I liked the writing style and the characters were very real. Shef was not a hero that everyone would love all the time, he was a real man with a great many flaws that did the best job he could with the materials he was given. After all in only a few short years he went from a near slave to King of a very large nation. He did what he could.

I recomend these books to anyone looking in the fantasy section. While it does not claim that title, it has a great many things in common with other books of the genre. Also perhaps history buffs would benefit from reading this as it gives a perspective outside of the norm. If you do choose to read one or all of the books, let me know, I want to know what you think of them. I am the only one I know to have picked up these books, and even then it took me years to read them. But now I am very glad I did. I welcome your comments on them!

Friday, May 17, 2013

Hard Times


Hard Times is known for being the shortest of Dickens's novels, perhaps the darkest as well. I have to admit that while I have only recenty discovered his works and come to enjoy them, this was not really one of them. When giving a review over on Goodreads I left only 3 stars and no real review. This novel was extremely depressing, as Dickens lost faith in humanity he made sure that his readers saw the darkest side of what he saw. While his writing is still incredible (the reason there were 3 instead of 2 stars) the story that he writes about was less interesting.

I encourage anyone who thinks they can make it through such a dark novel, to give this one a chance. But I must stipulate that I believe this is not for everyone. That being said, I will continue to read Dickens. Next one I plan on reading is The Mystery of Edwin Drood.

Saturday, May 4, 2013

The Guernsey Literary and Potato Peel Pie Society


I will admit that looking at the title that was posted on the Book Club's page, I was a little skeptical about what kind of book had been picked. The Guernsey Literary and Potato Peel Society is quiet a mouthfull! Well, that is how the main character, Juliet Ashton, felt when she first heard about the little group of people that had decided to name their book club this long, outragious name! And just like Juliet, I was also very pleasantly surprised by what I discovered.

During World War II, times were hard, spirits were low, and companionship was very hard to find. On the secluded island of Guernsey, all these things were what defined life. Until someone got their hands on illegal food and a group of islanders come together to celebrate, very quietly, a random bit of good fortune. But when they are leaving and are discovered by the officials they come up with a cover for their nighttime activity: their book club meeting had run late. Before anyone knew what was happening there was ACTUALLY a book club forming before their eyes!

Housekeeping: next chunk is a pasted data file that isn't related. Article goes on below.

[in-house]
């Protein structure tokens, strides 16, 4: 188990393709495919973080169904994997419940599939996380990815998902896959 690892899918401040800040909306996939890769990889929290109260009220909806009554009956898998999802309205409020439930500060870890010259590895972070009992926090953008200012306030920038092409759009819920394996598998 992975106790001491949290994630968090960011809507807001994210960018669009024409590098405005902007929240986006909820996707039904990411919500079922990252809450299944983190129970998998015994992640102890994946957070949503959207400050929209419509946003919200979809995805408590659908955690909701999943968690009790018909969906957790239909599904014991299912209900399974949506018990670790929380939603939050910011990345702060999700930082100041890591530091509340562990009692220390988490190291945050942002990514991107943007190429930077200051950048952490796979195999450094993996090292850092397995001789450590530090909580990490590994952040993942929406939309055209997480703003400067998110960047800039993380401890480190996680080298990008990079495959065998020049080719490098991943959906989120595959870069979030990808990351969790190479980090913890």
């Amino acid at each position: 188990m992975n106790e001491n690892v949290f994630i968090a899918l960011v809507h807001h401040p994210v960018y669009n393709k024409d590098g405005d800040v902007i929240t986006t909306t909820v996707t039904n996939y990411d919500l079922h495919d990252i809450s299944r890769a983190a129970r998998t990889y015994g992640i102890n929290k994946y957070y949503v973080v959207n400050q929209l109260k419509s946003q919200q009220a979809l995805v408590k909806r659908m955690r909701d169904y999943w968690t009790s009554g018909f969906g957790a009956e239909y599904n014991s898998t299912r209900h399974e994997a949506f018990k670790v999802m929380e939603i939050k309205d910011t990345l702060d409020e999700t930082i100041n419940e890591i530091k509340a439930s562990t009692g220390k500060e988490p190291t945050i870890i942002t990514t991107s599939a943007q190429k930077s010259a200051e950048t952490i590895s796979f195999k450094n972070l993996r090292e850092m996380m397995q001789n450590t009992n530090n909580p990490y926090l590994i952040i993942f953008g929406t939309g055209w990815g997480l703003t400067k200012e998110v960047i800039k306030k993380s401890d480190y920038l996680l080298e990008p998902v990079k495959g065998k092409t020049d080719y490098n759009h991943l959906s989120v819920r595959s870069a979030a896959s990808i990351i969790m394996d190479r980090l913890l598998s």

This is the story that Juliet discovers through letters written by a man who had managed to get his hands on a book that had once belonged to her. He had written her to find out if she had any other suggestions and to make his own suggestion, that she write an article on his little book club for the post war newspapers. And that is exactly what she does. Suddenly she finds herself friends with these strangers through letters, and finally a face to face meeting.

This book is about the little oddities of life, the random happinstance that leads our lives in directions we never could have imagined, and they way those paths can lead us to wonderful discoveries! I really loved this book. It was so completely random (other than the fact that it was about another book club) and such a good read. The reader gets to discover everything about the characters that choose to confide in Juliet as well as about her as she opens up to these strangers. I truely enjoyed so many of the characters as Juliet began to enjoy them, and hate the ones she hated. The writing was great as the entire novel was written in letters, yet everything is done perfectly since Juliet shares certain aspects of the story with certain people, making it realistic.

I highly recommend this book to everyone. It allows the reader to see a side of the war that is not often visited, the harsh realities of bystanders, that is slightly tempered by the passage of time.  And it shows how small the world is and how when people come together anything can be overcome. It was overall just a great read, one that I am so excited to now have in my possession. Go read it!